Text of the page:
An effective public health system will improve the overall health of the community, prevent diseases from occurring and ultimately, save lives. It will succeed by accomplishing the following:
Public health science involves a broad range of professionals including nurses, environmental specialists, health educators, administrators, nutritionists, epidemiologists, physicians and laboratory workers, to name a few. Each of these positions brings a unique set of skills to the organizations that employ them, which typically include federal, state, local and private laboratories and hospitals. Together, they create a public health system which is able to protect citizens from diseases and other potential health threats. Public health workers monitor and track illness to discover the source of the disease or environmental threat, identify and treat those that have been exposed, and implement procedures to stop the spread of the disease.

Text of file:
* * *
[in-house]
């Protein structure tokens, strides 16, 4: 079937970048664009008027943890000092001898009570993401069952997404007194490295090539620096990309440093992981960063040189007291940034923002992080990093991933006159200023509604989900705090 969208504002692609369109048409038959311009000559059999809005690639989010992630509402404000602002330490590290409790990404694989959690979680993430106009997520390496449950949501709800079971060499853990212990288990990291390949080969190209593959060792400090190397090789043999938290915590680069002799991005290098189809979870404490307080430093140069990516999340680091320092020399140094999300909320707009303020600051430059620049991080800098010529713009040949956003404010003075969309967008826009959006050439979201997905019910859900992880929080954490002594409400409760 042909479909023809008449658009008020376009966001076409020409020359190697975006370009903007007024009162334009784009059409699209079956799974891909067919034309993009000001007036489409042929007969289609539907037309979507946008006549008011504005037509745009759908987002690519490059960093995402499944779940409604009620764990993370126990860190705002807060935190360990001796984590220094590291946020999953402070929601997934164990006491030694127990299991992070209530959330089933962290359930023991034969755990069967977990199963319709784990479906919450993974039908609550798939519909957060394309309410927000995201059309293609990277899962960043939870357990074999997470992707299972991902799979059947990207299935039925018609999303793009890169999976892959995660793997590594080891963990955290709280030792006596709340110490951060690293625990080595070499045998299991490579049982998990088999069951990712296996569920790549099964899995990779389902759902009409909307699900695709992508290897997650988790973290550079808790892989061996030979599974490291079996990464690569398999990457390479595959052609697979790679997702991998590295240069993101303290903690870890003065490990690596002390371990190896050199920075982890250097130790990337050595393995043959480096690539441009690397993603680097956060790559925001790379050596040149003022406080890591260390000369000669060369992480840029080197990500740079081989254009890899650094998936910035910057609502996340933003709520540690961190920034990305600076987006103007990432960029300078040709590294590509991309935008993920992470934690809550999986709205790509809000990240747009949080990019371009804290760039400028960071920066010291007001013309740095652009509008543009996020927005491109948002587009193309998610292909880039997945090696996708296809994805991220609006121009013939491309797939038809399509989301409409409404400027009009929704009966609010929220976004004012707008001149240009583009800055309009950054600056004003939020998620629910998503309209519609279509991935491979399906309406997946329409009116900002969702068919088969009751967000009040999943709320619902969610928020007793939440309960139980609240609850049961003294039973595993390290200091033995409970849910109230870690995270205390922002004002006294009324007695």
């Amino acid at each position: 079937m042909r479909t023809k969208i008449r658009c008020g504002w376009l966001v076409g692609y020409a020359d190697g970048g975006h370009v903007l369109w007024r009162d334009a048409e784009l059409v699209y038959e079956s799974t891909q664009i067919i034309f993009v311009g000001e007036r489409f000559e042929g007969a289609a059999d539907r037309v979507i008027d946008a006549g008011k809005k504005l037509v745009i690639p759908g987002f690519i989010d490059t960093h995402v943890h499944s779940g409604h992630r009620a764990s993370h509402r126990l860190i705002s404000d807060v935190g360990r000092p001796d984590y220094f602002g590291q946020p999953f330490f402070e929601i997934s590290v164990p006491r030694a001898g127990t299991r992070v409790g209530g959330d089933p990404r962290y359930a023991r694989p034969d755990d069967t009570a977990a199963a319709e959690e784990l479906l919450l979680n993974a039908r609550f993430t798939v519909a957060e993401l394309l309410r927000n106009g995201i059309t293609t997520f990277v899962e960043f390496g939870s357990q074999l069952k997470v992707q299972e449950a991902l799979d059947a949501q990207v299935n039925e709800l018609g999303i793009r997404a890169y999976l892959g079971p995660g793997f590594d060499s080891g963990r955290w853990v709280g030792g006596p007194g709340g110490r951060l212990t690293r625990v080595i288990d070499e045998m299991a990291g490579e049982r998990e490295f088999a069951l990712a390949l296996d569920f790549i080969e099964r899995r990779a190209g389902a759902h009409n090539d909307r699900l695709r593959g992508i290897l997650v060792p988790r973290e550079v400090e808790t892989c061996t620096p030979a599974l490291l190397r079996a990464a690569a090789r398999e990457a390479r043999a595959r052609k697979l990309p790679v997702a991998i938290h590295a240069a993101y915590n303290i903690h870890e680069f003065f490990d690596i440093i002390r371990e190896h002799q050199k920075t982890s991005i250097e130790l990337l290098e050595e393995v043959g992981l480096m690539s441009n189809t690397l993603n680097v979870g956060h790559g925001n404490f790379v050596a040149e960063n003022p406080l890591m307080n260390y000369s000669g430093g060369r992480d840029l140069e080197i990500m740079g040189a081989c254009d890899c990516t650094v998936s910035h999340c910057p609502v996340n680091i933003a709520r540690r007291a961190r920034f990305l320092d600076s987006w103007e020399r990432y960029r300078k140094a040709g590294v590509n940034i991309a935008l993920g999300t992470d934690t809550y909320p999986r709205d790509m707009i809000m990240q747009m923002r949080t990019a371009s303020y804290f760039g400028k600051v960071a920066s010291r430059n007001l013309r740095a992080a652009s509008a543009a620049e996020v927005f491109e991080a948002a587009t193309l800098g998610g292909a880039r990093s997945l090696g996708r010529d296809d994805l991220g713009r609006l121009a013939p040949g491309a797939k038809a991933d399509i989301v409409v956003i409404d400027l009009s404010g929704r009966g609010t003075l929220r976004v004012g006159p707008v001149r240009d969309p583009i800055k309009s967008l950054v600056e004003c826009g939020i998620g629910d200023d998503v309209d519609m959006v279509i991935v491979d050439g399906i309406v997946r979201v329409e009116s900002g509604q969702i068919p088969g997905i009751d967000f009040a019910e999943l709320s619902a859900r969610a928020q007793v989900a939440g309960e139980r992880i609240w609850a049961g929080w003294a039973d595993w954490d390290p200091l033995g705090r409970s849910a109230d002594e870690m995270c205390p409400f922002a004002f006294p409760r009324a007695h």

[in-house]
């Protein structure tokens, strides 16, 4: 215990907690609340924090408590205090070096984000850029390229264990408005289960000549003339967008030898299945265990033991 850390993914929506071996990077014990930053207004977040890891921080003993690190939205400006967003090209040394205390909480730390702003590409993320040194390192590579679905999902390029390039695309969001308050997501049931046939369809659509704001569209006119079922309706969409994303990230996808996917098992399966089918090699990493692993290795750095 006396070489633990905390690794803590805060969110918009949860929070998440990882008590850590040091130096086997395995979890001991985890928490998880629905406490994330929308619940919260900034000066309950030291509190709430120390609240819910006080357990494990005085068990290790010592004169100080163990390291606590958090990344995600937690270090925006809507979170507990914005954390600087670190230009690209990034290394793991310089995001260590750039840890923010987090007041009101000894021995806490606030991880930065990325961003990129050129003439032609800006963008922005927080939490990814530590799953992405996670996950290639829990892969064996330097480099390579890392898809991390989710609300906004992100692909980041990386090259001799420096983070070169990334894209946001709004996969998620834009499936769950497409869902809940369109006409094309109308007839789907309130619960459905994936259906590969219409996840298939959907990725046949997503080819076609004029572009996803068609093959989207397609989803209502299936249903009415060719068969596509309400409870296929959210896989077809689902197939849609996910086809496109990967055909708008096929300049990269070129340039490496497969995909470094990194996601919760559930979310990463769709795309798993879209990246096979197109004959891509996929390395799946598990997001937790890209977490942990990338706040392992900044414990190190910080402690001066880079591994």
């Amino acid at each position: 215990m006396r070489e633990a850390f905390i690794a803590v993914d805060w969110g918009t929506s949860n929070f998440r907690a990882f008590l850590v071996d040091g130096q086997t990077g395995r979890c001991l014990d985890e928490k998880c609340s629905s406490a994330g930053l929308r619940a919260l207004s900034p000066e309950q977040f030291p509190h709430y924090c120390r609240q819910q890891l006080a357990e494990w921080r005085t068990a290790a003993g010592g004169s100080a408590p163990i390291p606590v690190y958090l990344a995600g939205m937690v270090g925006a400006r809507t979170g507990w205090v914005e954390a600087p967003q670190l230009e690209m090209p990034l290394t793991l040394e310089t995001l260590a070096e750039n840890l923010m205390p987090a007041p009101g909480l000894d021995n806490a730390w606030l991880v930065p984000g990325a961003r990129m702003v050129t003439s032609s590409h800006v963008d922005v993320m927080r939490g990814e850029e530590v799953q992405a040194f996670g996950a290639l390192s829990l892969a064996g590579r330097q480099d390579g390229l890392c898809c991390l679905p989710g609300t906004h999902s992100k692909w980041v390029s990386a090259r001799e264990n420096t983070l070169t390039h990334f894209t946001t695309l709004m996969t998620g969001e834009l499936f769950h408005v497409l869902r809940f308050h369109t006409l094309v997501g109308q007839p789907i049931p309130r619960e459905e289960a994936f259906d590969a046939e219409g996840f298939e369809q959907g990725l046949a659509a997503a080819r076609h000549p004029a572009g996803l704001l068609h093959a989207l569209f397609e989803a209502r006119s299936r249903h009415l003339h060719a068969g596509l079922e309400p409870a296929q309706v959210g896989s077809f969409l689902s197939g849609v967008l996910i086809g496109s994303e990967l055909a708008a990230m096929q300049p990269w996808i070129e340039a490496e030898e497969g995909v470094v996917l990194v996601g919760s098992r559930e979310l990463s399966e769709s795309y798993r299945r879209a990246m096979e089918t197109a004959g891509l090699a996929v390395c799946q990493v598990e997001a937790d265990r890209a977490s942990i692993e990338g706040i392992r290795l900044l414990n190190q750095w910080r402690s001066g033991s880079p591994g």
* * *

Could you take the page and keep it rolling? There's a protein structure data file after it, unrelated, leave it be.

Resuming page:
Public health is often confused with health care. Health care is a system that is focused on treating an individual patient. Health care workers make a single diagnosis and develop a treatment plan for the individual. Public health systems work with illness in communities rather than individuals, and develop a plan of action to improve the health status of the entire population.
The 21st century has created new challenges for public health. There is a consistent emergence of new diseases and health conditions that must be identified and addressed. There is looming concern of bioterrorism events to contend with. The world has become a mobile society and threats that were once a world away can now reach our communities in a matter of hours. A well established public health system and professionals willing to meet these challenges are absolutely essential to ensuring the health and well being of the overall population.